Catch ‘em on top this fall


Gettys Brannon

There’s no better time to catch bass on top than right now. The water’s down, the bait’s shallow, bass are shallow and the bite’s hot. But you still have to catch them. They aren’t going to jump in the boat.

The catching part starts with the right line. I know you hear from time to time about monofilament for topwater lures, and there are even some anglers that talk about fluorocarbon. As far as I’m concerned that’s nonsense. 

Monofilament has too much stretch and fluorocarbon sinks. Both of those traits mess up topwater lure performance. It’s hard to get the right twitch or get a good hookset when most of the energy from the snap of your rod is absorbed by the line, and why do you want the nose of your lure pulled down by line that’s sinking? Topwater lures are supposed to be on top.

The line you should use — the only line you should ever use — is braid. It has no stretch and it floats. That does away with the shortcomings of the other two types of line. 

I know that the first thing I’m going to hear is that the bass can see braid, especially with baits that are slow moving or sometimes stationary. That’s also nonsense. There’s no way a bass can see line lying on top of the water when it’s looking up. It just doesn’t happen. And, I don’t care if the water’s so clear that you can see the bottom at 15 feet.

Bass are aggressive predators. They’re after a topwater lure because they want it. They’re not paying attention to anything else. I fish every topwater bait I own on braid, always and without exception.  

There’s another myth I want to discuss. Some anglers are recommending that a River2Sea Whopper Plopper — arguably the hottest topwater lure in the country right now — be fished at the speed that creates the loudest plop. That’s nonsense, too.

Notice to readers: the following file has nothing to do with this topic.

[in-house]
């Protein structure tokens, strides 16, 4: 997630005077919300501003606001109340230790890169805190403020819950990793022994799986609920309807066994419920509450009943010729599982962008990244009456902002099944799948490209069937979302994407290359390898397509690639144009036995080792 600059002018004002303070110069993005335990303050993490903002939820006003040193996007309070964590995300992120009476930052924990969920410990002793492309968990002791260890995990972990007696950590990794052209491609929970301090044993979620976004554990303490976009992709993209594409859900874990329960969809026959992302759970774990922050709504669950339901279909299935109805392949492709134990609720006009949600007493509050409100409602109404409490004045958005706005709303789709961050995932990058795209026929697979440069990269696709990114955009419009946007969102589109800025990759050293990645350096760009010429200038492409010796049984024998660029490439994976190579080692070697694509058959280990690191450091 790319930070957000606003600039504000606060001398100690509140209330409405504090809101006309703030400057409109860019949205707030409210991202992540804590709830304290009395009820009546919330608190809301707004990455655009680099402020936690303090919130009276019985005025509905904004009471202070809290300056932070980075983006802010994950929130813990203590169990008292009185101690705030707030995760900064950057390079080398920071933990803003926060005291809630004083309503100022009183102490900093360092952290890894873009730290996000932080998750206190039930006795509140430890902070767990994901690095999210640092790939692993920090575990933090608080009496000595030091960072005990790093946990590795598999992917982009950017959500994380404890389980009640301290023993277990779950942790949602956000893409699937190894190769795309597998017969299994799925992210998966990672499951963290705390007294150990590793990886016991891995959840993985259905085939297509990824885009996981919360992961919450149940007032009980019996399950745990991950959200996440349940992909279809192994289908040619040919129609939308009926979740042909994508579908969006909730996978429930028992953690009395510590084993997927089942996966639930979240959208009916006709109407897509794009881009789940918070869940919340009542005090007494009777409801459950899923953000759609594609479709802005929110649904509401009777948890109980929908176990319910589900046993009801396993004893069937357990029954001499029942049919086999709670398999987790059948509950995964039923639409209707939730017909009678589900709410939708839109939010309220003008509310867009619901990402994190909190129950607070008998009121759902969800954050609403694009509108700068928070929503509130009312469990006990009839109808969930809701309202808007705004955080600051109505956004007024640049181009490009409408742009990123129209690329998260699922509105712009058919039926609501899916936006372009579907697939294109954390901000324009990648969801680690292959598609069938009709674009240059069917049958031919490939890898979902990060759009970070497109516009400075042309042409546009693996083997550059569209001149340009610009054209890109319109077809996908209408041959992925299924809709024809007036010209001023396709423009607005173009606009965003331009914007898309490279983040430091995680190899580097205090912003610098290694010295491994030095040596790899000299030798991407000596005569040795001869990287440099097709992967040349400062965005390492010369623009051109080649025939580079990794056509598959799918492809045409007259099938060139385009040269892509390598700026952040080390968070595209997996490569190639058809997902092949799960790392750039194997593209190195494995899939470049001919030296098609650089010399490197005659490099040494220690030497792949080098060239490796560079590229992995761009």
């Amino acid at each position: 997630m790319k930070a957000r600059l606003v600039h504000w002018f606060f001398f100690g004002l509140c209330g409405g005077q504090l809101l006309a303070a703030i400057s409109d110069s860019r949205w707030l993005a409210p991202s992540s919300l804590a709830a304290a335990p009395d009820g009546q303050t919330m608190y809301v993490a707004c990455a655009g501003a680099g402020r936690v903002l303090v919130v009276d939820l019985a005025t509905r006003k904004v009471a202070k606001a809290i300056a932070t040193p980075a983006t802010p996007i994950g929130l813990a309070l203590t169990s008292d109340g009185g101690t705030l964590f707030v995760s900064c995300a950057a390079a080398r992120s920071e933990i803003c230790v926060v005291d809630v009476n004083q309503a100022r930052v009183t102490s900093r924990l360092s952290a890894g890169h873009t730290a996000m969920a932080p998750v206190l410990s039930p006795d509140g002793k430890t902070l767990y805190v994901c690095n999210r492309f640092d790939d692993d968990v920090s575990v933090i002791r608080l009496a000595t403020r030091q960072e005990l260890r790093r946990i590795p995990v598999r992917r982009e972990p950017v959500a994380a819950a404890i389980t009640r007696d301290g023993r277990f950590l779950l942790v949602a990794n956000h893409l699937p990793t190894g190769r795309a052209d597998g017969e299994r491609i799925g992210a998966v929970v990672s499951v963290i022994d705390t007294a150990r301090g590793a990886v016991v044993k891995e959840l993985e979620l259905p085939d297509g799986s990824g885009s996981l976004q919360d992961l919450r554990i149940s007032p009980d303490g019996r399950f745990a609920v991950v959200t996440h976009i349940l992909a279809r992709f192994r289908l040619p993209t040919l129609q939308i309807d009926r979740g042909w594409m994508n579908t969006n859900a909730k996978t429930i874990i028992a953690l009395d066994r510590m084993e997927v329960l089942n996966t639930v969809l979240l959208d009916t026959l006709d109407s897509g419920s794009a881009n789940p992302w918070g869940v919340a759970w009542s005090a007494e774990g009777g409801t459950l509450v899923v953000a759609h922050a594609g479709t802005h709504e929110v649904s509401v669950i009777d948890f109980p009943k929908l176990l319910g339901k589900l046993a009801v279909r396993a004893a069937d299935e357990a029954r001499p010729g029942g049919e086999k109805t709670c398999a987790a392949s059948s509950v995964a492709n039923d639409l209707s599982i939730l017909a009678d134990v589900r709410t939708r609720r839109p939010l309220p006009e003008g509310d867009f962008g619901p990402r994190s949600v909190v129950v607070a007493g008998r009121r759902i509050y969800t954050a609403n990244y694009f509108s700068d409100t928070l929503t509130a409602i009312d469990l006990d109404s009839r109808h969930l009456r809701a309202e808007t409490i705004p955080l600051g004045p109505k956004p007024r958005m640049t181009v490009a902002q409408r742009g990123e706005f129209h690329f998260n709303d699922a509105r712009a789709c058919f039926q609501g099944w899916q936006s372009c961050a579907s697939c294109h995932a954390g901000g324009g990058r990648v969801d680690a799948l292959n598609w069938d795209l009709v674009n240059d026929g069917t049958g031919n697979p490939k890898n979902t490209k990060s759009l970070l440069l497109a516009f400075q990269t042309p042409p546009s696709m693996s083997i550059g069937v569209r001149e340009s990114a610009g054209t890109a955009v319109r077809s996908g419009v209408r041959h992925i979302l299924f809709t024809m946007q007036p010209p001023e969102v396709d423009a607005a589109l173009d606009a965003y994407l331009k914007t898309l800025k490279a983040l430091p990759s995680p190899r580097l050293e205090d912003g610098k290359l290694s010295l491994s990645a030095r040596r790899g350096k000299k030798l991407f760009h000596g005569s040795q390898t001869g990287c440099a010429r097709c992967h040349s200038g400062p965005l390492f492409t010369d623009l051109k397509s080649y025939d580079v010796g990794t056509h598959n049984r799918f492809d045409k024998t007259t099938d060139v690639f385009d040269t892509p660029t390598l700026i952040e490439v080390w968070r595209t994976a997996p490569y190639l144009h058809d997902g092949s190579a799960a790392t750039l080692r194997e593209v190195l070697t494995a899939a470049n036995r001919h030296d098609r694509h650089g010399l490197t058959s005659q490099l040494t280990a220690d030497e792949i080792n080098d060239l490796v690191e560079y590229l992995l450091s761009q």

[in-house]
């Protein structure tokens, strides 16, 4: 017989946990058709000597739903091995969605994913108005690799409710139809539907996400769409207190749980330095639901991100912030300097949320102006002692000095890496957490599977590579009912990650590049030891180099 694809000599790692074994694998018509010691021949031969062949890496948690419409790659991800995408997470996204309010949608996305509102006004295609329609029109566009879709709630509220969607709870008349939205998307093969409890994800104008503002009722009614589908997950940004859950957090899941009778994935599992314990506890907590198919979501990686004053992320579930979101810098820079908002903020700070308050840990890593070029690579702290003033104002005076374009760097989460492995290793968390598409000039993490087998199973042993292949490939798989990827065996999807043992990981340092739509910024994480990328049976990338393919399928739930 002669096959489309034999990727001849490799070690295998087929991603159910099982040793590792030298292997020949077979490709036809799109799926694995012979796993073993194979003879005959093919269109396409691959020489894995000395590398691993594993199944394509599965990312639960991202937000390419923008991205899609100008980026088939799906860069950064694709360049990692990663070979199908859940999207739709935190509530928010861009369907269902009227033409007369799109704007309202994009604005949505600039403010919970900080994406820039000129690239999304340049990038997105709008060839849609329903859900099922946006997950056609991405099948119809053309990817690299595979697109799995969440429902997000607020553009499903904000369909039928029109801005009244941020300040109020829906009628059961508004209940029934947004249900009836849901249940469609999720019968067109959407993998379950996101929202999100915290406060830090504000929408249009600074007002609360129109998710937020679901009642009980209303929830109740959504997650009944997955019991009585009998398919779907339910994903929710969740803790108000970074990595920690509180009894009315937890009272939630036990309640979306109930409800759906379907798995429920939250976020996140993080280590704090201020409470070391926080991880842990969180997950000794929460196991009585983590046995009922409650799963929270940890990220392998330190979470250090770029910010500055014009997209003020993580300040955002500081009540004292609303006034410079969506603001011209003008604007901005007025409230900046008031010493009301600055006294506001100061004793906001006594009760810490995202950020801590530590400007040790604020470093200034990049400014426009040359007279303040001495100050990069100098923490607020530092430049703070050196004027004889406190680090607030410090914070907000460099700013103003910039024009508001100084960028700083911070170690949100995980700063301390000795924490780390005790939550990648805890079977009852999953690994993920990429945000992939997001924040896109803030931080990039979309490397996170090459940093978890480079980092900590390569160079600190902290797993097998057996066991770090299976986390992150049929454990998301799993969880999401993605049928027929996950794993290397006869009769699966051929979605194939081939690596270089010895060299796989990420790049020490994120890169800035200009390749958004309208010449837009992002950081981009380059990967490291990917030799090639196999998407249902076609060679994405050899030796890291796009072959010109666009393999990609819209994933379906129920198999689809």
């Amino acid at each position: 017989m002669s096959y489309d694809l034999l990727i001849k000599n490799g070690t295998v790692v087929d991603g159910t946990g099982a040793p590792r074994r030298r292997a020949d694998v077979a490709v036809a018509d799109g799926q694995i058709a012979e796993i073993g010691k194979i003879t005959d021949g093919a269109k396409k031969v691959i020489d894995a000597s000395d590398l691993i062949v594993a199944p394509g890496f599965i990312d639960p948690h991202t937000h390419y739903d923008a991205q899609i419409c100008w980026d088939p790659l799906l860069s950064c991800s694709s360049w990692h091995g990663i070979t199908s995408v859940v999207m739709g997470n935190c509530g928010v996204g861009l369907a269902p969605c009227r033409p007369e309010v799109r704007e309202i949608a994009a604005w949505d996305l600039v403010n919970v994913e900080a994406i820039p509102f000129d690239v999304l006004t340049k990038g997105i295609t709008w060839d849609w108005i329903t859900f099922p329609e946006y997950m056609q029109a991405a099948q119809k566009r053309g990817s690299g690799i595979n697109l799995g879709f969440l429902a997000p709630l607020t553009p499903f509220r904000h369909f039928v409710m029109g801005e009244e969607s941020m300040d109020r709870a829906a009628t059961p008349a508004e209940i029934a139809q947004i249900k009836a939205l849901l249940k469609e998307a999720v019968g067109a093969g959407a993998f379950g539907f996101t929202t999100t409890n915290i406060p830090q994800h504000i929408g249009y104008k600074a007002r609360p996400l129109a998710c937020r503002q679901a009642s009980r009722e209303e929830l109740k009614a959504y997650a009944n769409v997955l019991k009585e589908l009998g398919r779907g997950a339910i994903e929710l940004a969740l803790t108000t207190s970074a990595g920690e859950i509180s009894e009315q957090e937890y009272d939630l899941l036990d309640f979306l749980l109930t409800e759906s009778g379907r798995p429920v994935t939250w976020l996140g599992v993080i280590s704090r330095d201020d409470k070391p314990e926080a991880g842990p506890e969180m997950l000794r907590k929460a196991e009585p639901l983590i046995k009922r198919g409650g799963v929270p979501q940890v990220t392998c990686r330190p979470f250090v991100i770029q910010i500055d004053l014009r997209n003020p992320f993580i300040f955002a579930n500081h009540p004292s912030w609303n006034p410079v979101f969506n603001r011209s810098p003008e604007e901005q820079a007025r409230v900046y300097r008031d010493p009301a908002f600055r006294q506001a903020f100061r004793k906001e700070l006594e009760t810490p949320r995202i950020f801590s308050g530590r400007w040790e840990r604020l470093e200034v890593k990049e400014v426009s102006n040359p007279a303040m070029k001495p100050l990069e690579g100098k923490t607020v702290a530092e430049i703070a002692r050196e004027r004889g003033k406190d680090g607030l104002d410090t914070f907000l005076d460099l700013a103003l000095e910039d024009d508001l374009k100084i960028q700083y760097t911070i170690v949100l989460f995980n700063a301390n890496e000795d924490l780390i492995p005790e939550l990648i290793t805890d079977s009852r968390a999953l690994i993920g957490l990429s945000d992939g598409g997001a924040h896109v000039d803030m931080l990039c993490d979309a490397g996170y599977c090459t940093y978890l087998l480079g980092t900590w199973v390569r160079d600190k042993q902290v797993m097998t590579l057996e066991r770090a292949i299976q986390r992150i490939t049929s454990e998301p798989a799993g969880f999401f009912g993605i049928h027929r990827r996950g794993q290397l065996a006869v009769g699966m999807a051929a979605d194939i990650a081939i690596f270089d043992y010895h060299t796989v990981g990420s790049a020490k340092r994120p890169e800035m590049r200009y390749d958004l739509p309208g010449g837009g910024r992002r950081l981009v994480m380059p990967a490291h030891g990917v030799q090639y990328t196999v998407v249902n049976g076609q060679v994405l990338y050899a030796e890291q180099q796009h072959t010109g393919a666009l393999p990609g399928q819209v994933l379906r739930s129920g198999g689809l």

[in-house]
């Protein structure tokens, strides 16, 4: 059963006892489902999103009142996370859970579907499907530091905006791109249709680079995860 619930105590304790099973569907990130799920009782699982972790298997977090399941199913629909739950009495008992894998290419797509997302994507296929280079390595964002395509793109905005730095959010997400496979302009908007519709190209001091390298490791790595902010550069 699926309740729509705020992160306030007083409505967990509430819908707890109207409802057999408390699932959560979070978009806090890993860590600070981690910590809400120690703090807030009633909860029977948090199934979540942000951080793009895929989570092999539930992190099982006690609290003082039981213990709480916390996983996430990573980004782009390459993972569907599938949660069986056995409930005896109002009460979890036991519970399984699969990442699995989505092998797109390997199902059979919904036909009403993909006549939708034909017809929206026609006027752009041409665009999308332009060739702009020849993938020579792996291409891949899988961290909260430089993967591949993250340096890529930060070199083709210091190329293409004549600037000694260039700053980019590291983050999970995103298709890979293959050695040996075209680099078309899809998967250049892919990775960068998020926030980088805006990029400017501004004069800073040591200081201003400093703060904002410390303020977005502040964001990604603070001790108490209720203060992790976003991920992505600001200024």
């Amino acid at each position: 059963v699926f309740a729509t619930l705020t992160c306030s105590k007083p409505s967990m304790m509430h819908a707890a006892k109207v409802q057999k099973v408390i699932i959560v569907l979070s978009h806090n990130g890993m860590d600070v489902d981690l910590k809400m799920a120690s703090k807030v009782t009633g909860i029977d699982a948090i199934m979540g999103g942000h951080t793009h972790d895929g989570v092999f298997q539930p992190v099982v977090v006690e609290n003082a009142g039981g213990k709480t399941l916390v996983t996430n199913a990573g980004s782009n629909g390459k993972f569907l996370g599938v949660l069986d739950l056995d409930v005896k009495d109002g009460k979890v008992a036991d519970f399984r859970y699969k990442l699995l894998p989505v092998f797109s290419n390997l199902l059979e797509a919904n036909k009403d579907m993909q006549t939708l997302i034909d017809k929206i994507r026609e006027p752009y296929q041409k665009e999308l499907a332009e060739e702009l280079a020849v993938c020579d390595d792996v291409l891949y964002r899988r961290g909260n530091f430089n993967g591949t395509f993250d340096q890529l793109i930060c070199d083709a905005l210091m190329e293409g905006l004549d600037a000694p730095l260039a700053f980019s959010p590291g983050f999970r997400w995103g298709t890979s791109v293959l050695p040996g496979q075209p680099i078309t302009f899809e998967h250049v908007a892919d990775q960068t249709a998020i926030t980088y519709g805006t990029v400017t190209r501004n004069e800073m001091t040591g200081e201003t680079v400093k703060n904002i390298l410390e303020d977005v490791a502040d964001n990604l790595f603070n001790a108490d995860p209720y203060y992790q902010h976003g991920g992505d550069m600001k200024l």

You fish any topwater lure, or any other lure for that matter, at the speed that produces the most bites on the day you’re fishing. No angler, regardless of how much experience he or she has, can tell you how to fish one unless they’re in the boat with you when you’re fishing. There’s no good or bad way to fish any lure unless it’s catching them (good) or not catching them (bad).

You don’t fish a buzzbait at the same speed every time out. You don’t walk a bait at the same speed every time out. You don’t fish a popper the same way every time out. Is one particular topwater lure all that different? 

When the topwater bite is on it can be very speed and action sensitive. I’ve seen days when crawling a buzzbait as slow as possible will kill ‘em, and I’ve seen days when you can’t reel one too fast. The same thing can be said of every topwater lure in my boat. I fish them different ways and at different speeds until I find what’s attracting the bass during the day and at the hour I’m fishing. After that I keep doing the same thing until it stops working.

Don’t let yourself get held back by myths and old wives’ tales. Do what works and take advantage of some spectacular bass fishing this fall. The excitement of a head shake and a tailwalk is something every angler should experience. That’s what it’s all about.

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